[Photos] A Week of Historic Moments in the South


Columbia, South Carolina (July 10, 2015) – Over the span of less than a week a couple of historic moments have occurred and, thankfully, I have been at both of them!

Last Friday, as most of you know the Confederate flag was finally removed from the State House grounds in Columbia, South Carolina. In the very early morning hours before the flag was slated to come down we decided to drive the nearly three hours south so our daughters could see the moment happen for themselves.

We arrived very early at around 6:30 AM and the only people around in front of the State House on Gervais Street were very early birds and the press. In fact, the press were out in force since the day before I overheard someone say. Local and national news trucks were there.

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When we drove past the State House I literally gasped because it was unbelievable (absolutely unbelievable!) to me that the Confederate flag would still be flying in a state capital in 2015.

SONY DSC
Early birds and the press at the State House on Friday, July 10.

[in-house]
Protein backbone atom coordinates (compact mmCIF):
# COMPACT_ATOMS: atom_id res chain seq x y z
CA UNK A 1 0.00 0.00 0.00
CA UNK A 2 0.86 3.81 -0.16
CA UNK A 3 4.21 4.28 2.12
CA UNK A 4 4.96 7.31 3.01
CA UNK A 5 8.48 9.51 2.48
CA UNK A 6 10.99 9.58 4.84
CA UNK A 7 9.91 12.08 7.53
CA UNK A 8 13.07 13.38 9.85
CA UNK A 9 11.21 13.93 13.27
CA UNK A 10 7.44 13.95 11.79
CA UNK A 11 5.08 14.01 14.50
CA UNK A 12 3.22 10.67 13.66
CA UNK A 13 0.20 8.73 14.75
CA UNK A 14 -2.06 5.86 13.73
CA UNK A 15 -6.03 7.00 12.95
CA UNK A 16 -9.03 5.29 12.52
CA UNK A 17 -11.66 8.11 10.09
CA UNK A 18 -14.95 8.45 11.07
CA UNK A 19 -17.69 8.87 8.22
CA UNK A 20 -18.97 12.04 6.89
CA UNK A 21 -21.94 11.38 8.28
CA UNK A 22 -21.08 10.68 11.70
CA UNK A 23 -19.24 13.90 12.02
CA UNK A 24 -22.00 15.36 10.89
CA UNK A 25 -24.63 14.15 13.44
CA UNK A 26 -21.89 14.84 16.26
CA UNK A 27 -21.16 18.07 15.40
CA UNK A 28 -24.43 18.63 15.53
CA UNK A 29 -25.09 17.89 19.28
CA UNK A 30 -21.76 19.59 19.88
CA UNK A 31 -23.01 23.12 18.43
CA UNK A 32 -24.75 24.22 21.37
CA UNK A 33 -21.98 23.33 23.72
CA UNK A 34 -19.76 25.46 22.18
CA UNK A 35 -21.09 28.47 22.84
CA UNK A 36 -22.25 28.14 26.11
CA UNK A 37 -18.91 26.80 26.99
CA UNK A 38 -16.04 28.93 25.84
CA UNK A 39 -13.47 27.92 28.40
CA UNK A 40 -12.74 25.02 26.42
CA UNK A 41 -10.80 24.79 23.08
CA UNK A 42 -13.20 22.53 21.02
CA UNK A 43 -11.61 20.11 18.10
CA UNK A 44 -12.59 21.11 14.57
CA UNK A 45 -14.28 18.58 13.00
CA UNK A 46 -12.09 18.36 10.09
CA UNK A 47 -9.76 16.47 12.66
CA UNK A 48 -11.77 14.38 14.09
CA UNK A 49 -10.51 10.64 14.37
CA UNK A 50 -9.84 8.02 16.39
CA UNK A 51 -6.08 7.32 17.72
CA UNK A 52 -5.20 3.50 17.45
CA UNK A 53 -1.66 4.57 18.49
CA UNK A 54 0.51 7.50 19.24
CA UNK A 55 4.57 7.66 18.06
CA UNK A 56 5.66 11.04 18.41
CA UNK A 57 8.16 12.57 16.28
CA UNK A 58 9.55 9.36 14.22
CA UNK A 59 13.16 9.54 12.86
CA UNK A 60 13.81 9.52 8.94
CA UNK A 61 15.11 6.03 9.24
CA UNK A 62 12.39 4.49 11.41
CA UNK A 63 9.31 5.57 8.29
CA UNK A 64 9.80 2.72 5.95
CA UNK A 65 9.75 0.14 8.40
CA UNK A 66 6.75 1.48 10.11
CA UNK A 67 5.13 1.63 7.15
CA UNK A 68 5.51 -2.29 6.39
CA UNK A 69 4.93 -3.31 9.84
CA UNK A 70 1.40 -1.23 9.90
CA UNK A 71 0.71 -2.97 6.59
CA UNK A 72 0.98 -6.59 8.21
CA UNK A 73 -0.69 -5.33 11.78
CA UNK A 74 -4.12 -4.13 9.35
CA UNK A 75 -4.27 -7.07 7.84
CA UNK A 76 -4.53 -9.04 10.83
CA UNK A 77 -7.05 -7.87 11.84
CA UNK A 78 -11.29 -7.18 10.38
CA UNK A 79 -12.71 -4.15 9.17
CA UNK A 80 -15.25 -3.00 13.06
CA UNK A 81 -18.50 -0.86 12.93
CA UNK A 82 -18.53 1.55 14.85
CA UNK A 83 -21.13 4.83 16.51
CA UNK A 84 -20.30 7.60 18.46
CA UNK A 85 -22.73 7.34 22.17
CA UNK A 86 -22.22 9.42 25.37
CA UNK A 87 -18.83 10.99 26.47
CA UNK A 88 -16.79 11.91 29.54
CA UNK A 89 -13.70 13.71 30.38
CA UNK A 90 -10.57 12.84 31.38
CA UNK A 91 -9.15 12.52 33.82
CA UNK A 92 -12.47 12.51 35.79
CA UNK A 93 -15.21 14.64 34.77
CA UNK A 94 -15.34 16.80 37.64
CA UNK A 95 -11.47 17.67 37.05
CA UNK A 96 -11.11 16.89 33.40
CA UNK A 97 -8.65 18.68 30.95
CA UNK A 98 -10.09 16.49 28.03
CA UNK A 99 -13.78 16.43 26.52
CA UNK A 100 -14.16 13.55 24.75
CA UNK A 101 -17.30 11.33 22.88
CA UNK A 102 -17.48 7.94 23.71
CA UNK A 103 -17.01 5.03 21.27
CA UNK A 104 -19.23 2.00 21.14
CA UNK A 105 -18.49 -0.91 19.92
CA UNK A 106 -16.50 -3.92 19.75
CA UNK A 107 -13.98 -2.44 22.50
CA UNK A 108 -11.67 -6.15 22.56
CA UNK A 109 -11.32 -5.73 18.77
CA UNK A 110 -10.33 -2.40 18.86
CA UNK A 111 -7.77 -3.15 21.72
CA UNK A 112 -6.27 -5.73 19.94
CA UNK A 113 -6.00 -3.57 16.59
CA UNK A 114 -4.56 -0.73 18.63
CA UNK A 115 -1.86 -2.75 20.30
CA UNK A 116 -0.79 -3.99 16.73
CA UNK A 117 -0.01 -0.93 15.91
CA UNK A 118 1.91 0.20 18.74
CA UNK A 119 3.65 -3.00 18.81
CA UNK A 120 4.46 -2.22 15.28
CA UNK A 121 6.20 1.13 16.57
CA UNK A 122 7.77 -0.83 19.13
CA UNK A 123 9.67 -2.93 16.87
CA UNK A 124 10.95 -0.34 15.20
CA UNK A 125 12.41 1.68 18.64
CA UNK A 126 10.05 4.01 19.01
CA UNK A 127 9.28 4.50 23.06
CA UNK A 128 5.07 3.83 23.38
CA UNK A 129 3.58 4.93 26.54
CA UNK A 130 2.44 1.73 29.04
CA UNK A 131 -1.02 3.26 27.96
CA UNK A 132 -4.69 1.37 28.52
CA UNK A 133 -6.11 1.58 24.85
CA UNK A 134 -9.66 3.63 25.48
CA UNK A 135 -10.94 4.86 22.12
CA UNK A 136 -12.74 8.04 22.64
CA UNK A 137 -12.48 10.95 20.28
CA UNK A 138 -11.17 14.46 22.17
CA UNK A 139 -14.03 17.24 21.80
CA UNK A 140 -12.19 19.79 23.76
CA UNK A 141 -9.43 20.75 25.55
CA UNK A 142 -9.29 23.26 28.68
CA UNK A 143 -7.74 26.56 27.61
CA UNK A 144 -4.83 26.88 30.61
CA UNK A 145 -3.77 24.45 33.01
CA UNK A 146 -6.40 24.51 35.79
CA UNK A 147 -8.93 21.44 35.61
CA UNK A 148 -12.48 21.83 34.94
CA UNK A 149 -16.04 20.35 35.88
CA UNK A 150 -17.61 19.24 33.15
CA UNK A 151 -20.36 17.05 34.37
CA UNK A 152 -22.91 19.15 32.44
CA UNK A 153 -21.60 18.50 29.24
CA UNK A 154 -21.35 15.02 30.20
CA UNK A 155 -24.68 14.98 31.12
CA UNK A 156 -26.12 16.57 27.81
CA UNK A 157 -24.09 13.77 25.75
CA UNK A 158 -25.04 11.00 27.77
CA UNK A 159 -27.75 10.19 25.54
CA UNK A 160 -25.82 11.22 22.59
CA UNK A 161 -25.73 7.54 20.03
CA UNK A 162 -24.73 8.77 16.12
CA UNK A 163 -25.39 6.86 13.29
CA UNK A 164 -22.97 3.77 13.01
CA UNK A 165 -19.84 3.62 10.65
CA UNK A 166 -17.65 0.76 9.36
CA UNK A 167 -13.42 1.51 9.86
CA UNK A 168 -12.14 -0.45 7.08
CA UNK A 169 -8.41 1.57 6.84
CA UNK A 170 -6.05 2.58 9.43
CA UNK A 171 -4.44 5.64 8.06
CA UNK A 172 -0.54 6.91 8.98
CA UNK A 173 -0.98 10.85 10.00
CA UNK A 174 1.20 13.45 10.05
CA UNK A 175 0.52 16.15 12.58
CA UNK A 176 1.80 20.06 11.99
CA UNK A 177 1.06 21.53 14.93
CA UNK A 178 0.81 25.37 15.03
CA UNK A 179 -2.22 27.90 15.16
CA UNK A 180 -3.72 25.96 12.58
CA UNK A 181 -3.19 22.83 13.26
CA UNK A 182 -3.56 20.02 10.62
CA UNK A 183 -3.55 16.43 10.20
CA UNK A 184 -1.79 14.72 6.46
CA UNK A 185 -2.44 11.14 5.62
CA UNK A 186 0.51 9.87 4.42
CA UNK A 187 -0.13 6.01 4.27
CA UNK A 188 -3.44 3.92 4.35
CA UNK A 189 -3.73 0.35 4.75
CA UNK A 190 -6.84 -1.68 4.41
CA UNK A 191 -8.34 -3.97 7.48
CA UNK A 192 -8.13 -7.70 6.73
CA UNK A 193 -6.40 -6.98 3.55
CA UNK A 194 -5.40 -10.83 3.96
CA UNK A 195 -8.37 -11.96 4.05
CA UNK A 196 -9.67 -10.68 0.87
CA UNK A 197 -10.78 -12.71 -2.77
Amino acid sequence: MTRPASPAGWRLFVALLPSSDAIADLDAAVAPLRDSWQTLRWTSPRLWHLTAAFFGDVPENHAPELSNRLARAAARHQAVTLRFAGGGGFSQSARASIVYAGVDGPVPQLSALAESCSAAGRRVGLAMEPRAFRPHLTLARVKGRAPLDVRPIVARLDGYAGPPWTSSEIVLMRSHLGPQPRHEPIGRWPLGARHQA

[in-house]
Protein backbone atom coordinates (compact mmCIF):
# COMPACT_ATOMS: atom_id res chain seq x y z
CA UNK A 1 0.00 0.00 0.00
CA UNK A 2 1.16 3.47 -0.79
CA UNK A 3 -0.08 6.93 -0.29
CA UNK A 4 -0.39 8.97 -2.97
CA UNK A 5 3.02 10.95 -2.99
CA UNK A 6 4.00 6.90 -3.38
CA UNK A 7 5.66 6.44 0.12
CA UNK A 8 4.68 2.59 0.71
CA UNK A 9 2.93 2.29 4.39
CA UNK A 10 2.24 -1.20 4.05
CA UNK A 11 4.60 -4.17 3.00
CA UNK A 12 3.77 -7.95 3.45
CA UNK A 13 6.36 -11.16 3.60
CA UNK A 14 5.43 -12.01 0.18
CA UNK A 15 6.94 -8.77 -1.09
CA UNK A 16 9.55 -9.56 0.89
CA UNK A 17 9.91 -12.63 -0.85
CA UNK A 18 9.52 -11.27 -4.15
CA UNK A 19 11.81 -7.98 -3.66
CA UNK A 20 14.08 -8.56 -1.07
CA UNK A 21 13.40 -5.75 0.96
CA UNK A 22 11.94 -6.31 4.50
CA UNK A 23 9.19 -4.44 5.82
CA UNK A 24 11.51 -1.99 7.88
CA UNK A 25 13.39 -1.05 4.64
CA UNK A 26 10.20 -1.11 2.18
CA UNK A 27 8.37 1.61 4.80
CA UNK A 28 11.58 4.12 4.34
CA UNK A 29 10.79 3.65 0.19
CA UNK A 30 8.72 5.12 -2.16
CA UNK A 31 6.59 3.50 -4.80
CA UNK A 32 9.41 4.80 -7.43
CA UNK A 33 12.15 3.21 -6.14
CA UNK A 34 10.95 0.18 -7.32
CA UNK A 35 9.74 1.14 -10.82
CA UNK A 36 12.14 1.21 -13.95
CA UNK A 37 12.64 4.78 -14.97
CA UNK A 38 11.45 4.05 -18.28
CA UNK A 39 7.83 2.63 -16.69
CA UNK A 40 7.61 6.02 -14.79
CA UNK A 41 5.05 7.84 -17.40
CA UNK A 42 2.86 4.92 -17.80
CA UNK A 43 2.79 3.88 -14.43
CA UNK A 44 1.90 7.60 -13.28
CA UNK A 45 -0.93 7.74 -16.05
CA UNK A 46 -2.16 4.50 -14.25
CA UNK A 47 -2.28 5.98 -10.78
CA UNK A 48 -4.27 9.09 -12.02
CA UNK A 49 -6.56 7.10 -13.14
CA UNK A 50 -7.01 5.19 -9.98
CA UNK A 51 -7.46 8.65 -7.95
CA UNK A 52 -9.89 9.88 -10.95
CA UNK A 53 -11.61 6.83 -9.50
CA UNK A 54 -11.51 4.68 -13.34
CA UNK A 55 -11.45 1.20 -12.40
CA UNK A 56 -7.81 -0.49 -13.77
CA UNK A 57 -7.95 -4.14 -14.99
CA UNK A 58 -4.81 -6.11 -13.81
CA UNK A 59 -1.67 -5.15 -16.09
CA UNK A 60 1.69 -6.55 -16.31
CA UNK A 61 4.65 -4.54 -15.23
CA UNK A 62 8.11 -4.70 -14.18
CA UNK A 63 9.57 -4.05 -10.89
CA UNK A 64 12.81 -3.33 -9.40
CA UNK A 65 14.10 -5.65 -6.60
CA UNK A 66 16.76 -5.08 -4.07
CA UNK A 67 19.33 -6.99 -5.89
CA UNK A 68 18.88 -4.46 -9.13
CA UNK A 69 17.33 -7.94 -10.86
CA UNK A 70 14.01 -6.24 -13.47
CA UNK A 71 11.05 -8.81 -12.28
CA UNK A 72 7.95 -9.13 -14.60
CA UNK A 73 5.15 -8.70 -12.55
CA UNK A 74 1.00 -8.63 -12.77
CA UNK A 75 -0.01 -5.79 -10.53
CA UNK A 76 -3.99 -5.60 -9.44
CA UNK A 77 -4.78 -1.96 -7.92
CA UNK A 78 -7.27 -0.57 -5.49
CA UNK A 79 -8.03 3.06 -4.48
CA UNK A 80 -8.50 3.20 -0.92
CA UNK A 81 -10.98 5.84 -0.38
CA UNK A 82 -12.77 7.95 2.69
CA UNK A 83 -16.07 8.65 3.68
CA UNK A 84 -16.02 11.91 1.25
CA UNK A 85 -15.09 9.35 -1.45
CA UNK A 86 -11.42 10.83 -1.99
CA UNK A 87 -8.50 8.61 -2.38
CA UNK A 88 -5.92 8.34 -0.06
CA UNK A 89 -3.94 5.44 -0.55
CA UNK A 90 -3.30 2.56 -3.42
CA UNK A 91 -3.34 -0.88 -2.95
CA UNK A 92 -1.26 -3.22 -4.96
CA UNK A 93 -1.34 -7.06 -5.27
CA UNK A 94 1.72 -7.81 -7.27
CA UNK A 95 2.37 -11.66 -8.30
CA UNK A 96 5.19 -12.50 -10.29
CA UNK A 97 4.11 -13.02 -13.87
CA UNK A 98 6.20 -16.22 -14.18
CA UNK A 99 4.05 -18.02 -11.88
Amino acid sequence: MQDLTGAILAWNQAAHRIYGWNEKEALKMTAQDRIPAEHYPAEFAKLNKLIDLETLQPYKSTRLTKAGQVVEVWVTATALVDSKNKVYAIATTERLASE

Since it was so ridiculously hot even at such an early morning hour we decided to sacrifice a prime area to take photos to sit on a bench in the shade for a few hours before the flag came down.

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This was our view for those few hours which was just a few quick steps from the State House. By the way, there were agents camouflaged in the bushes in case someone decided to cut up! We saw a few pop out a few times and then disappear again in all of that green.

It was finally time for the flag to come down, but it happened so quickly I couldn’t get a clear photo of it, which was OK. No matter where I was I liked being around so many people from all different races, ages, and socioeconomic classes to witness history happen.

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Winston Salem, North Carolina (July 13, 2015) – North Carolinians came out en masse to protest against voter suppression laws that were passed only one month after the Supreme Court voted that nine southern states that historically suppressed votes did not need federal approval for voting law changes. And, so that is precisly what the Republican majority North Carolina legislature did — change the voting law – and very quickly at that! Read this fantastic piece in The Nation by Ari Berman that outline the voter rights restrictions that were passed only after three days of debate in 2013. And read this piece (also by Berman) that talks about the Moral Monday march that took place just around the corner from me.

Moral Monday Voter Rights March - Winston Salem
Start of the Moral Monday Voter Rights March – Winston-Salem.

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